BUSINESS + ECONOMY
Banking crisis leaves Utah company with lessons learned
SALT LAKE CITY — A Utah seed fund, Kickstart Fund, found itself in a tough spot this week when Silicon Valley Bank collapsed. Many of the companies Kickstarts supports were left in the lurch because they banked with SVB.
General Partner of Kickstart Curt Roberts joined Dave and Dujanovic to discuss the company’s hectic week.
Roberts said leaders at the company realized there was trouble last Thursday, as news of SVB’s losses started to come it.
While there was a risk for Kickstart, Roberts said leaders were more concerned about the condition of the companies that they serve.
According to Roberts, many of the companies they support bank with SVB. Kickstart was concerned about whether or not those companies would be able to make payroll because of the collapse.
After hearing the news, Kickstart began a deep dive into its company portfolio to see who banked with SVB and how much they had in those accounts.
“We called all of those CEOs, figured out what their payroll and other bills were going to be the following week. So we knew exactly what the shortfall might be for these companies’ ability to pay their bills.”
Then, Kickstart contacted a few different banks that were creating programs to provide temporary support to companies affected by SVB’s collapse. But before they could follow through with any of those programs, the U.S. government announced that it would be stepping in.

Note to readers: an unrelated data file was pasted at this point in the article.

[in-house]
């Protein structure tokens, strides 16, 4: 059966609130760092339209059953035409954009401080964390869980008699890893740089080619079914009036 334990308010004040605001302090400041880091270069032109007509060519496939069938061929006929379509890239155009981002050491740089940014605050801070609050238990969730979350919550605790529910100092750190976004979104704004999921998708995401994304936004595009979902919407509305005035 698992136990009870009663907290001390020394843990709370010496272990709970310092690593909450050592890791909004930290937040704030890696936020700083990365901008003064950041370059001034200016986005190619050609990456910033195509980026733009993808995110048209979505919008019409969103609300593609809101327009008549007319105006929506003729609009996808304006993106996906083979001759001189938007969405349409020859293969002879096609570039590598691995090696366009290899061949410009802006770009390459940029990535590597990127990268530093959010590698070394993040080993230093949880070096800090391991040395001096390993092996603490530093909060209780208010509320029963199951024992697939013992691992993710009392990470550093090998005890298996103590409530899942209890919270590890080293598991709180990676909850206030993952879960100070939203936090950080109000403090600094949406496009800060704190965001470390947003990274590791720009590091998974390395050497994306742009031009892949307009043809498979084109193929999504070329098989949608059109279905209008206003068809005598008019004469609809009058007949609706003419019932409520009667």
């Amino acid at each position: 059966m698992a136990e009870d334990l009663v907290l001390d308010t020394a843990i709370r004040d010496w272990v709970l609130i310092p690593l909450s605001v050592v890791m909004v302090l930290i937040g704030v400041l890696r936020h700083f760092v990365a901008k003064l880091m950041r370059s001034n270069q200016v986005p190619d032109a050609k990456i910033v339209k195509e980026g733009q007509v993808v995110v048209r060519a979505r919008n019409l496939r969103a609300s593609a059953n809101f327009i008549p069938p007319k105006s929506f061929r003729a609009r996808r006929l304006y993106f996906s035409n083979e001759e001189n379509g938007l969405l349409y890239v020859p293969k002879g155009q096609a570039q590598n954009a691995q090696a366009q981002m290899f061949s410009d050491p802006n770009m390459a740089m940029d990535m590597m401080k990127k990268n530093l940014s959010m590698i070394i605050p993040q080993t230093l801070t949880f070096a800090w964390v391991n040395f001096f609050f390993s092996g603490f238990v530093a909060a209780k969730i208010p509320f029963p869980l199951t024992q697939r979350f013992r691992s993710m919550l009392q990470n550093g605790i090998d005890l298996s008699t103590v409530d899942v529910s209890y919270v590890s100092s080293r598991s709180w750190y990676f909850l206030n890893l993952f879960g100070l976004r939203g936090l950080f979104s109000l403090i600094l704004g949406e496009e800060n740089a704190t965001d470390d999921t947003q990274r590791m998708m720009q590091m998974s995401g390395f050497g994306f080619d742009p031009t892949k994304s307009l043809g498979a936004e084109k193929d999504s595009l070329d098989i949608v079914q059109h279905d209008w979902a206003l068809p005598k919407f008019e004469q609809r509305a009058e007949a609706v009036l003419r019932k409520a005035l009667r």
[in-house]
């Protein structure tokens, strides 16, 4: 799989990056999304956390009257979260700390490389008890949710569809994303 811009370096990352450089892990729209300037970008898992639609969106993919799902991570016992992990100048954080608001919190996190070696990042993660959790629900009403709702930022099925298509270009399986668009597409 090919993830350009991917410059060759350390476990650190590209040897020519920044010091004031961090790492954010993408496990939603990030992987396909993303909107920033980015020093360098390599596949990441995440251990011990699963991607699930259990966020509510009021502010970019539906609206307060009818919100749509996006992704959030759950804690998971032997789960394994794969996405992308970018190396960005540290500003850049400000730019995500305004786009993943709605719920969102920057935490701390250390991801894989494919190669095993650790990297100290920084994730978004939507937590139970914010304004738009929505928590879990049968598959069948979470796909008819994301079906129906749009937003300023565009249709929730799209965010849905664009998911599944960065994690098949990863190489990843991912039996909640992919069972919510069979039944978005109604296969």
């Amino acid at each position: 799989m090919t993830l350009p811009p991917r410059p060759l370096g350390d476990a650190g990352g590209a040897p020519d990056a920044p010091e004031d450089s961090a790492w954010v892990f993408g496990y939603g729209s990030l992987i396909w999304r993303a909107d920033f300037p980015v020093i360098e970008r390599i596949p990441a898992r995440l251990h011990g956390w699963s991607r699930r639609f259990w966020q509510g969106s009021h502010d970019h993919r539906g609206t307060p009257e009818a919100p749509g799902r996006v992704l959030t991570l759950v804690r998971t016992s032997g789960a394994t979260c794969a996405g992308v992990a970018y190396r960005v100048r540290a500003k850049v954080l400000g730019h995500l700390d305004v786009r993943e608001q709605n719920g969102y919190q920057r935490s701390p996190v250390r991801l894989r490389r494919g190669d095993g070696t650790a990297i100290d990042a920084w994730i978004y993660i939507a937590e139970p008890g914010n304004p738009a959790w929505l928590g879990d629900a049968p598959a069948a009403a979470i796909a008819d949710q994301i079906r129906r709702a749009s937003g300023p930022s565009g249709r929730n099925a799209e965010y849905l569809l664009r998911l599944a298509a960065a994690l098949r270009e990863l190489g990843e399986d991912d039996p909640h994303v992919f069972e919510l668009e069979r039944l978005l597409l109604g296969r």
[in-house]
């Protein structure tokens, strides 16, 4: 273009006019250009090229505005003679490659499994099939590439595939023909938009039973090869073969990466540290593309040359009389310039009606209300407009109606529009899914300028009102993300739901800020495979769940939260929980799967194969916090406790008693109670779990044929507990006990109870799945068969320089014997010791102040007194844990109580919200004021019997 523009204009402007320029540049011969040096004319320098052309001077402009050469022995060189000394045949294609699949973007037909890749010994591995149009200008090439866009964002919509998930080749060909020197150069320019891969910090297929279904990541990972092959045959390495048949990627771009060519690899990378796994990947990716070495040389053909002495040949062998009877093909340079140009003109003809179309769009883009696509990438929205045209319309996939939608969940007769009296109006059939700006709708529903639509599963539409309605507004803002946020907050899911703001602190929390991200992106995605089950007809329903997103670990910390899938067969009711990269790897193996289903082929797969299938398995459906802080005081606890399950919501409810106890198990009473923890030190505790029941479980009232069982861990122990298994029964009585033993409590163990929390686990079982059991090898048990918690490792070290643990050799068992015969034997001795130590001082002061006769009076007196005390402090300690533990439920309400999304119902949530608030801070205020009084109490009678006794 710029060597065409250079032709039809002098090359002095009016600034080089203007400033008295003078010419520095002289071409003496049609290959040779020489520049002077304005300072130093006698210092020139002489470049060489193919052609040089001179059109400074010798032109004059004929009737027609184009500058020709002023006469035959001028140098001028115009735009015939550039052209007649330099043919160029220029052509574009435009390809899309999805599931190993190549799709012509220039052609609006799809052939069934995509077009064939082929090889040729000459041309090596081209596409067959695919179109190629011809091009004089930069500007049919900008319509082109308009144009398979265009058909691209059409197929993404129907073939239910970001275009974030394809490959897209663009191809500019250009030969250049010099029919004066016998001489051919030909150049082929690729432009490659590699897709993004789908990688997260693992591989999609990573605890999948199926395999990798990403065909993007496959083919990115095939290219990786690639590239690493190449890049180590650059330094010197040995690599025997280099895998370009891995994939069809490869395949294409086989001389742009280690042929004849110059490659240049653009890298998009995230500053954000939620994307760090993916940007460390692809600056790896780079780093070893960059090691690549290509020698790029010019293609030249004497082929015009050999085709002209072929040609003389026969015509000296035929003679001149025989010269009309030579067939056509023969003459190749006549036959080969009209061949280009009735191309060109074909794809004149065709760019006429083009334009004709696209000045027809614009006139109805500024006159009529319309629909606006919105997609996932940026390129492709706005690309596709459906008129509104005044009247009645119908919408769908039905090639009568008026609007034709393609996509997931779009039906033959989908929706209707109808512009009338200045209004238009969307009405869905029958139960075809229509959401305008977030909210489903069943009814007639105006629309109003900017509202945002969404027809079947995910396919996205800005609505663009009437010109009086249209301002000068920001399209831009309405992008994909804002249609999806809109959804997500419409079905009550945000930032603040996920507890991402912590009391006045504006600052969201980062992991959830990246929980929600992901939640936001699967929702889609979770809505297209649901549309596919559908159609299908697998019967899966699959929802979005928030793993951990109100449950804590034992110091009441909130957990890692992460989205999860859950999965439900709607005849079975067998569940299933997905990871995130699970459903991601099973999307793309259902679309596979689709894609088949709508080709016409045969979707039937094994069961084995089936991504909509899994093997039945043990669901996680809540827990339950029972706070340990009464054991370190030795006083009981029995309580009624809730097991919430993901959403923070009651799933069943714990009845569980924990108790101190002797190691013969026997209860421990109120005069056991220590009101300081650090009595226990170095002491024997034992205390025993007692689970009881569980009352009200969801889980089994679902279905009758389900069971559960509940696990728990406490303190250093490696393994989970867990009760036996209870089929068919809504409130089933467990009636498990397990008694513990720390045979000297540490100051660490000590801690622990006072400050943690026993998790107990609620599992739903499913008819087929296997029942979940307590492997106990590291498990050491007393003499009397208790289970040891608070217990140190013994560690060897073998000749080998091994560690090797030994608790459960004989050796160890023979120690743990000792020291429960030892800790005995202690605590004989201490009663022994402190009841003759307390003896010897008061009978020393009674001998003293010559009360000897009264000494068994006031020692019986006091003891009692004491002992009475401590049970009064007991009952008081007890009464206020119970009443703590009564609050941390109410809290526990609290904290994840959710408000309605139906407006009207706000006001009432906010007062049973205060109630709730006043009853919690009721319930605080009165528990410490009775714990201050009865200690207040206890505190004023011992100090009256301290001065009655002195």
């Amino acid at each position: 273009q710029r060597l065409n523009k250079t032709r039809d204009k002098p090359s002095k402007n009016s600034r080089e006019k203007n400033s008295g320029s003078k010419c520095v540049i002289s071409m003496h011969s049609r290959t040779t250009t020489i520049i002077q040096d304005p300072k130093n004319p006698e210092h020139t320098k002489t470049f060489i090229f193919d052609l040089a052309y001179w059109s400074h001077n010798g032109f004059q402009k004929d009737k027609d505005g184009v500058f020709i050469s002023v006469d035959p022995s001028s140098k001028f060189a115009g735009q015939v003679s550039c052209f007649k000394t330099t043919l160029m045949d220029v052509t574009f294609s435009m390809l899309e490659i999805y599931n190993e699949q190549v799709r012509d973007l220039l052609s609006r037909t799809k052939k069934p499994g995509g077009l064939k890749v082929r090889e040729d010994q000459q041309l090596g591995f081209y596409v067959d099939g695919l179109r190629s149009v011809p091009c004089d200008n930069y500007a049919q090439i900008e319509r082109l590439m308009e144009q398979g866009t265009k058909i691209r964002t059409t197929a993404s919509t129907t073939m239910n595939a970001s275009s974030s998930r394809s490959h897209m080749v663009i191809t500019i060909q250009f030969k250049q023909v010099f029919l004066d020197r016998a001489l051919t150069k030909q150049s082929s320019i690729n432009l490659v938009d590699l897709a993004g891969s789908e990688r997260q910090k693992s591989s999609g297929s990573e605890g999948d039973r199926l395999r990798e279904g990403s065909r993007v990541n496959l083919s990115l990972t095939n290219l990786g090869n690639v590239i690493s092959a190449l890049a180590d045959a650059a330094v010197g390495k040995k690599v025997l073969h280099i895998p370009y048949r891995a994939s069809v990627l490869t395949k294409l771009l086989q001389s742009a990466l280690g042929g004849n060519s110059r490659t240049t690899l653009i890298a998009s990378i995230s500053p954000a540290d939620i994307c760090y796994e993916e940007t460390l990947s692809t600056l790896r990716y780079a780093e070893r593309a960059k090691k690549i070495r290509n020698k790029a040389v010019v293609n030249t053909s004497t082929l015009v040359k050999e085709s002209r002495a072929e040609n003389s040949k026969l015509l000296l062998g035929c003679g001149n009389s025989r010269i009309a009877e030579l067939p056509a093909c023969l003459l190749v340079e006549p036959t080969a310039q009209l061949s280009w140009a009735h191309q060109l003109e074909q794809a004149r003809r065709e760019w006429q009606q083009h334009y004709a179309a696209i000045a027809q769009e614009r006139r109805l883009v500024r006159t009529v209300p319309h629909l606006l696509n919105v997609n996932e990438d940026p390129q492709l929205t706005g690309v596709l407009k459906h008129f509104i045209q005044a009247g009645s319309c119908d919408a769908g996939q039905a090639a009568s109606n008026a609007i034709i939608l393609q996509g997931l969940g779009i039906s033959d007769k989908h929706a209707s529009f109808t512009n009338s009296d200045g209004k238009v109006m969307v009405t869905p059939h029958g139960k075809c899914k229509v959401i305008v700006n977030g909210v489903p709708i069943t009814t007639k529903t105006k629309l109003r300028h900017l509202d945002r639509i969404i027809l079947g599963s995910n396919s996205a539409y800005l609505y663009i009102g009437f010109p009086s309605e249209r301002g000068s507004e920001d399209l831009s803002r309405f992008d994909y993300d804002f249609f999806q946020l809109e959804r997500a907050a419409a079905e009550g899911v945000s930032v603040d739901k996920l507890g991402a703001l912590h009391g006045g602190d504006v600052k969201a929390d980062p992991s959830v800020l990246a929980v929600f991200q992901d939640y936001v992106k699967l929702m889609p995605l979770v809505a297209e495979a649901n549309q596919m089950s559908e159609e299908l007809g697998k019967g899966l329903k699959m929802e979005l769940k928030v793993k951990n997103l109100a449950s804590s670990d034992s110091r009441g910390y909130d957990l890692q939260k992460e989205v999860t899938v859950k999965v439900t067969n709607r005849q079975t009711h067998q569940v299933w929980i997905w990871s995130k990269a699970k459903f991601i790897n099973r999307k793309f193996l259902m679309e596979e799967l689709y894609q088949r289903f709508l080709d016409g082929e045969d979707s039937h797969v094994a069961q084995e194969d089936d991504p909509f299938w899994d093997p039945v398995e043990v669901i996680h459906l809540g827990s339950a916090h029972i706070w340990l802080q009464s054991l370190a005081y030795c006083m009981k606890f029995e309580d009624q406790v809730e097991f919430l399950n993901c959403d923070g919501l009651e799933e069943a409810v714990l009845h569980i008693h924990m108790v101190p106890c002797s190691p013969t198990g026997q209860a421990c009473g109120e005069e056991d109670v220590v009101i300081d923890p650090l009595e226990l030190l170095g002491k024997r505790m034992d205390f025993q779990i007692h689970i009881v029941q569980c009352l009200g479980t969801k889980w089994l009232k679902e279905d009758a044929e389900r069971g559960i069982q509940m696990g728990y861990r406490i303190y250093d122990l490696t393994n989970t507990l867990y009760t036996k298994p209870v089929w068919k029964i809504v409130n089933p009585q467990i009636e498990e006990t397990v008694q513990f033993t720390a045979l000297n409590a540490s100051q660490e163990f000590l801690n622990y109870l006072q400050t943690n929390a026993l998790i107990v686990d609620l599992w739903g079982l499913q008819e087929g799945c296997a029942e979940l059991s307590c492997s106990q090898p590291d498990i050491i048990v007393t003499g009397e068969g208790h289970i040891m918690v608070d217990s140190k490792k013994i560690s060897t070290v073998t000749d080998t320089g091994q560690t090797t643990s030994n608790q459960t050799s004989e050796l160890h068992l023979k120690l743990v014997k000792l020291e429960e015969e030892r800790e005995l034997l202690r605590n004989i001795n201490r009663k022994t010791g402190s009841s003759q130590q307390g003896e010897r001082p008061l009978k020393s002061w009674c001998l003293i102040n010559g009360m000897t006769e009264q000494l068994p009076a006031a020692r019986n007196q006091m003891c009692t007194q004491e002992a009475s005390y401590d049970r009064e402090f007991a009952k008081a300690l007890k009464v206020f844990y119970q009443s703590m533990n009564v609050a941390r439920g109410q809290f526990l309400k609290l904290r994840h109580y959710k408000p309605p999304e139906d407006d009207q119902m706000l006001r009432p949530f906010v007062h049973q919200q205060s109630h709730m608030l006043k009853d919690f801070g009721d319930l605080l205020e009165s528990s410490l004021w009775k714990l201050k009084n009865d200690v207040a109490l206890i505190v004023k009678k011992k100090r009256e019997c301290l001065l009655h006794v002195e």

Roberts said of all the companies he knew of — which sought transfers or to get bills paid — had their requests go through.
In the wake of the banking crisis, Roberts said Kickstart will be giving out some advice to the companies it supports.
“We’re going to be advising companies to have a diversified plan for the distribution of their deposits,” Roberts said, adding, “That amount of concentration in a single bank is risky.”
But the banking crisis doesn’t mean all faith in the system is lost.
“I’d like to say this is a one-off circumstance. It’s definitely one we need to learn from as a country and continue to sort of refine the programs around which we support these banks and support companies that trust their money in these banks,” Roberts said.
Kickstart will not be changing its attitude about banks because “it’s a necessary part of our system [and] performs critical function.”
Roberts said the crisis is a unique circumstance we all can learn from.
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